Just Food: It can be exciting to be entering new markets but there is a lot of pressure on parts of the supply chain at the moment, around areas like freight.

Ahmad Yehya: Of course. We’ve been fortunate to get around that. We’re working on Europe as well. We’re working on different countries, including the UK. It’s one of our top priority markets to get into. In Europe, we already have representation and we’re working in terms of representing our products but we’re working to operate more directly through our subsidiary. We have a subsidiary in the UK, so we are working to get in the European market ASAP.

Just Food: What gives you confidence Nabati Foods’ products could succeed in the UK?

Ahmad Yehya: We’ve done general market research, understanding the consumer base, what they like, what kind of products are there. You get to hear it tends to be oversaturated, which we don’t really believe. I think consumers always want more choices. What we offer is slightly different from what’s available. Everybody’s used to breaded plant-based chicken. We do plant-based chicken that’s not breaded, so we give the consumer the ability to do whatever they want: shape the product as a breast, cut it up as strips, grill it or fry it – or they can bread it if they want.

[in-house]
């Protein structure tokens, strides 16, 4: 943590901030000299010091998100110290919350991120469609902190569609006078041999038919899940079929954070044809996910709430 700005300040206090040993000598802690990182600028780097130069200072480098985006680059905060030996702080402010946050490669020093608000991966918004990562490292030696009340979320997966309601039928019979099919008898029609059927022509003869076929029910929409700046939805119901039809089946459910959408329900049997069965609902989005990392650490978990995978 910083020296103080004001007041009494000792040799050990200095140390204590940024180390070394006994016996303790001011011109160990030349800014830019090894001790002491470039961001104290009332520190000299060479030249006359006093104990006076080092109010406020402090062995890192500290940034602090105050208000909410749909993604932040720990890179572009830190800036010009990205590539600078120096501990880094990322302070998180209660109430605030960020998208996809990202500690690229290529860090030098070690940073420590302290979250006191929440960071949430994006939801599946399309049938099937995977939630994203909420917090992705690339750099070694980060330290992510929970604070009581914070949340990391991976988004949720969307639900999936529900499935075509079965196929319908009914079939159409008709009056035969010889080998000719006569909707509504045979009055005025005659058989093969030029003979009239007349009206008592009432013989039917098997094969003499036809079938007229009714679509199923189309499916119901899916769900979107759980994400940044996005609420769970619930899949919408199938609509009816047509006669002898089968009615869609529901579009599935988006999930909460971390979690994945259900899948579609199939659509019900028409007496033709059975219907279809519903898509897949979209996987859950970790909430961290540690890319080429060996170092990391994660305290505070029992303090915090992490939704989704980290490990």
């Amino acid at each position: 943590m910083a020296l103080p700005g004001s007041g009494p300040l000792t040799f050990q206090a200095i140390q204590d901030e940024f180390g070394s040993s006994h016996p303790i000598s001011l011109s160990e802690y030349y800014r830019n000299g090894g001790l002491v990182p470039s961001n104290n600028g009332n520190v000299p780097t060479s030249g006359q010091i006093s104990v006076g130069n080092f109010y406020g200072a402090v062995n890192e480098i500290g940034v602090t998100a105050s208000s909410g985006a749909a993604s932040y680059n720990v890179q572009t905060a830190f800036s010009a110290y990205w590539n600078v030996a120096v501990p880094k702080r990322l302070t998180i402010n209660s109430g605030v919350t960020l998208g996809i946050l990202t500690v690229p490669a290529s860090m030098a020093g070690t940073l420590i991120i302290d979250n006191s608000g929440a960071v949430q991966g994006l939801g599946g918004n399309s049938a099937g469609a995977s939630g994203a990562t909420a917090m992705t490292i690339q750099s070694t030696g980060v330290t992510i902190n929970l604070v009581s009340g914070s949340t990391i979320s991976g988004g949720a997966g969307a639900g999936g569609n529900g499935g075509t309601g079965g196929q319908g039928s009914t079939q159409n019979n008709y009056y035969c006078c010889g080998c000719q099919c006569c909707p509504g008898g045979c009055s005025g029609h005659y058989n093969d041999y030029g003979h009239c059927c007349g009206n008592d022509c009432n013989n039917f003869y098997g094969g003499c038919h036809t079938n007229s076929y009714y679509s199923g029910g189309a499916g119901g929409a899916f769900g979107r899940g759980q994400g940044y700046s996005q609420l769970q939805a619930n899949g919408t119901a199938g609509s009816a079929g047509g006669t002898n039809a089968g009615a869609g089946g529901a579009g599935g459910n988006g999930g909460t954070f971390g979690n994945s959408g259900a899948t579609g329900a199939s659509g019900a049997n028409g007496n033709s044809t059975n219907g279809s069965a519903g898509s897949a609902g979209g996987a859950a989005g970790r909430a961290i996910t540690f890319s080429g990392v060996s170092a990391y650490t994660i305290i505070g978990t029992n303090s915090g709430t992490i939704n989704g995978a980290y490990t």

We offer cheesecakes that you really don’t find at scale. In the UK, you probably find them at mom-and-pop shops or cafes but not at scale. For our cheese, we make something that rivals dairy cheese. We didn’t want to make just another plant-based cheese. We wanted something that when you melt it, the taste, texture and mouthfeel is just like dairy. It’s not sticking to your teeth and doesn’t look transparent when you melt it. And the pack size is much larger for a better value. Usually in Europe, you tend to see them at 100g and we offer 220.

When it comes to the liquid plant-based egg, we made something using lupin and pea protein that is fortified just like eggs, which is not really available in other products out there. We’re really stepping out by doing things differently.

Just Food: Shipping from Canada is going to add a price premium but to get consumers to try your products you may have to promote. There is a lot of choice in the UK, particularly in meat alternatives.